How Colours Can Be Linked To Emotions And Cultures

What if rain came down and washed all the colours away? This thought would probably be too scary for some people, while far from reality for others. Our life is dipped in colours, with every single aspect of it influenced by the colours around us. All of us will know that one person who hoards everything they get if it’s their favourite colour or that friend who always wears black. All of us can relate to that special feeling of happiness when we get something in our favourite colour, and we have been surprised by how a change of colour was all that it took to change certain situations. 


All of us have our preferences when it comes to colours. They evoke feelings, incite emotions, and can dramatically affect our moods and feelings. Black makes some people feel classy, seeing yellow makes some feel happy, while grey can sometimes make people sad. We have our preferences based on how the colour makes us feel. Most of these responses are universal, but it would be interesting to know how our culture has its own unique influence on this emotional reaction. 

In Western culture, black symbolises evil, sadness and death. Their typical mourning outfit colour choice would always be full-black. On the other hand, they consider white as the colour of purity and peace. Even brides wear white for their weddings. However, things change when we move to Indian culture. In most Indian cultures, with a few exceptions, white is worn at funerals, while the brides wear bright shades of red or green. As the place and culture change, so do the emotional reactions of people towards a colour.

The colour red symbolises purity in India and is usually preferred for brides. Yellow is considered a colour of hope as it shows the onset of spring. Bright colours are worn at festivals and dull colours at funerals.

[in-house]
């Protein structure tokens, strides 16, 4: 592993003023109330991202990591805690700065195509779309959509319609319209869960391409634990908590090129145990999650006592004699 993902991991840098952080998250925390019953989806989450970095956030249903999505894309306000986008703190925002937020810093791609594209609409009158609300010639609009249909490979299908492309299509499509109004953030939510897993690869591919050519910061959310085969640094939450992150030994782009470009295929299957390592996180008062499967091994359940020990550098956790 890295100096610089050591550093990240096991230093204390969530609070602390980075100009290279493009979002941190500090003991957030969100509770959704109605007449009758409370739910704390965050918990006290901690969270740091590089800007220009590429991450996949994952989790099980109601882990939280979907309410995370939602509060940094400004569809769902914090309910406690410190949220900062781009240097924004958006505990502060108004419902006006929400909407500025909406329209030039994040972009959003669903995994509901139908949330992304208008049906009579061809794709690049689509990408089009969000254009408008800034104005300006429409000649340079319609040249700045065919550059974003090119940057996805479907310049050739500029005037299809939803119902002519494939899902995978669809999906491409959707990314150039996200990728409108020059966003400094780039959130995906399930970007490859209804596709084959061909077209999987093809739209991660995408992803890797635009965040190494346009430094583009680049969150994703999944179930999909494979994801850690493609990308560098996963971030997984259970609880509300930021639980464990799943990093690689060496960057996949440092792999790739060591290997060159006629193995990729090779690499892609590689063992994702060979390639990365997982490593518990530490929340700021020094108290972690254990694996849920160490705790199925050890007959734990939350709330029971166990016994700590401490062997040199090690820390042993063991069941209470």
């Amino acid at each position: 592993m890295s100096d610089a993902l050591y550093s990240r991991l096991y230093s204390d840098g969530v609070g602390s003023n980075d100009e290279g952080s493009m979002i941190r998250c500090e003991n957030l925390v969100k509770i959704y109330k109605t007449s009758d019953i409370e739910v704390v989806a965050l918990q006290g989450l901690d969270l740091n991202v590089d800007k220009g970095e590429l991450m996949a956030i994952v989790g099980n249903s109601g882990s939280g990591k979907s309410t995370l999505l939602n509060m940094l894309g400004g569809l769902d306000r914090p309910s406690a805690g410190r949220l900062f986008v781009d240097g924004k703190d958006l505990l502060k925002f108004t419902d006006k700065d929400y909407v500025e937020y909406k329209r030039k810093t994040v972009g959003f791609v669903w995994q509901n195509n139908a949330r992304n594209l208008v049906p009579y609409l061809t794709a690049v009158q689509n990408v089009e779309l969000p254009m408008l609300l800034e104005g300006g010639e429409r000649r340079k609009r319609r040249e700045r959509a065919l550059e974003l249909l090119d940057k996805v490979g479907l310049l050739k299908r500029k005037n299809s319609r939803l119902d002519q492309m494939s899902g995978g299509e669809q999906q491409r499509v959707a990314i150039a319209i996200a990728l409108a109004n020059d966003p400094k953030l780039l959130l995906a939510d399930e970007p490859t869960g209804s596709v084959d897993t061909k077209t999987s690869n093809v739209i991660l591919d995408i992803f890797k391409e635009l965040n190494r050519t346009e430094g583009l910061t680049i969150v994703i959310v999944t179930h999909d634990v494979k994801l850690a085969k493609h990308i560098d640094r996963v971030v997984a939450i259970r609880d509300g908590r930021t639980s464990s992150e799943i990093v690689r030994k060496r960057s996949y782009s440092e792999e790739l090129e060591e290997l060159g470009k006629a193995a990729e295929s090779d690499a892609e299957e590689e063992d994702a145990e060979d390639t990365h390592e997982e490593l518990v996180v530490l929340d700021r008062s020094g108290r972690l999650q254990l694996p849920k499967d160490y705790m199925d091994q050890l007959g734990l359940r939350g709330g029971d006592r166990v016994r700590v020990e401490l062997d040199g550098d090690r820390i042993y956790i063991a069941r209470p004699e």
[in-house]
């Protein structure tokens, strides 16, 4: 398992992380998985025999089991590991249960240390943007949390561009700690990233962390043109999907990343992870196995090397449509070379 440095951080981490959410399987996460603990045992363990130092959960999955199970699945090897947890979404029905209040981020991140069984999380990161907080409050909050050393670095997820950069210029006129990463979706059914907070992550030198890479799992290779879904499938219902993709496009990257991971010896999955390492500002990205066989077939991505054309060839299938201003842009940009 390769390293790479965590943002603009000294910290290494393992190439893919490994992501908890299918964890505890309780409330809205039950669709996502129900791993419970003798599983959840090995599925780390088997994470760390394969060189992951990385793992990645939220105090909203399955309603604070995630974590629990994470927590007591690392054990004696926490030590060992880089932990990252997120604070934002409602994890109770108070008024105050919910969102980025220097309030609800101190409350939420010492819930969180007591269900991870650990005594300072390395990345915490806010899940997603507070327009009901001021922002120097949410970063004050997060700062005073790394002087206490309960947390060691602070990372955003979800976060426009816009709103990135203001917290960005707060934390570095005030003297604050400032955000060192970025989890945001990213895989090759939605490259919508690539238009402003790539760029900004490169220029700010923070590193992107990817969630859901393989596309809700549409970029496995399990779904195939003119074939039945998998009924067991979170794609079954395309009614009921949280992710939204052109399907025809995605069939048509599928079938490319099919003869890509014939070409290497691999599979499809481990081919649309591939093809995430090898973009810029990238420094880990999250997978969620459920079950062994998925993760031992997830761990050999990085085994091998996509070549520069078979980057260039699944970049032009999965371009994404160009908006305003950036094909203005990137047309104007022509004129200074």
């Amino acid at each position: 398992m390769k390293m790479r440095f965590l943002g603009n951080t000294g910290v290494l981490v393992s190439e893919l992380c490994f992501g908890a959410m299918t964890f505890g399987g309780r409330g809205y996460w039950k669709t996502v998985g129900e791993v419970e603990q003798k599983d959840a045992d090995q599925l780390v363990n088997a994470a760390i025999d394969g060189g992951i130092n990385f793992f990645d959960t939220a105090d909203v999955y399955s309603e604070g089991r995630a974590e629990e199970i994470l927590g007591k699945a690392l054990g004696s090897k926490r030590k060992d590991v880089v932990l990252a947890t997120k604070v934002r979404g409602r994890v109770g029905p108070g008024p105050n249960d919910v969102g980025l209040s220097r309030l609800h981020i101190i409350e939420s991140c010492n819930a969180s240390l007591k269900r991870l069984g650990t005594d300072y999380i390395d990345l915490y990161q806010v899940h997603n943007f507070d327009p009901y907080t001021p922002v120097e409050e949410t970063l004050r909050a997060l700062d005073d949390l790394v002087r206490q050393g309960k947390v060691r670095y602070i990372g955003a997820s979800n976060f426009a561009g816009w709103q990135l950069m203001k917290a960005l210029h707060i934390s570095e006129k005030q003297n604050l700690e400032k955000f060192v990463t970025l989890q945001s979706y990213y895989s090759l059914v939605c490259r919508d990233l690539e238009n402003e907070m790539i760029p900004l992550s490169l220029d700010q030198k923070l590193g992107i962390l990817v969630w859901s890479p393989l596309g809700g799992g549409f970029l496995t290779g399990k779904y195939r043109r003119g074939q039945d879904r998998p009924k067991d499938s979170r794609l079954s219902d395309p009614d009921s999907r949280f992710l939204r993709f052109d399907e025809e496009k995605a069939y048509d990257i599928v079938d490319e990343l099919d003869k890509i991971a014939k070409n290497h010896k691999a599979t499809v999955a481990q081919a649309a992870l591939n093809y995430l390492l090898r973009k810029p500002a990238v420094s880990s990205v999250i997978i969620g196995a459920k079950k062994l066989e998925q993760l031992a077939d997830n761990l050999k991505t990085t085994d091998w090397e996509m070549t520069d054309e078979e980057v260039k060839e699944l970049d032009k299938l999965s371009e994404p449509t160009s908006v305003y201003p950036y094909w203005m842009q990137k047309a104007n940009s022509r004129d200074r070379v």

Artists, interior designers, and business brands all rely on colours and their influence on people, and that can show how much difference a simple change of colour can make. They all work according to colour psychology, which is the study of colours in relation to human behaviour. Colour psychology focuses on how colour affects our day-to-day actions and decisions like the items we choose. For example, there’s a reason why the McDonald’s logo is red. Fast-food joints mostly use the colour red, to invoke the feeling of excitement and of course appetite in the viewer. Blue conveys a universal meaning of reliability, and stability and is used mostly by banks and educational institutions. Pink is said to be the colour of love and femininity, which is why it’s used extensively by companies like Barbie. 

Colours can even affect a person’s view of the world and according to studies, it has helped a great deal. A study in 2002 in the city of Glasgow in Scotland concluded that the number of crimes dropped when the colour of some streetlights was changed from yellow to blue to improve the look of the place. Another study in 2005 in Nara, Japan states that suicide rates decreased by 84% when blue lights were installed on railway platforms. In many mental asylums and jails, the walls are painted pink, which is a colour that evokes the feeling of serenity, particularly the colour baker-miller pink. The walls of houses are painted light pink or blue as well, for the feeling of tranquillity. 

Image: Blue lights installed in Japan’s railway platforms 

Another fun thing to look at is that there are traits associated with people according to their favourite colours. Love the colour pink? You’re probably intuitive and sensual. Obsessed with black? Such people are said to be strong-willed and determined. People who love blue are said to be sensible and organised, while those who love red and yellow are associated with energy and cheerfulness. Did anybody cross your mind? 

It’s beautiful how colours can hold so much meaning. Most of us have been passive to their existence, but it is always a pleasant experience to notice how they brighten up our world!

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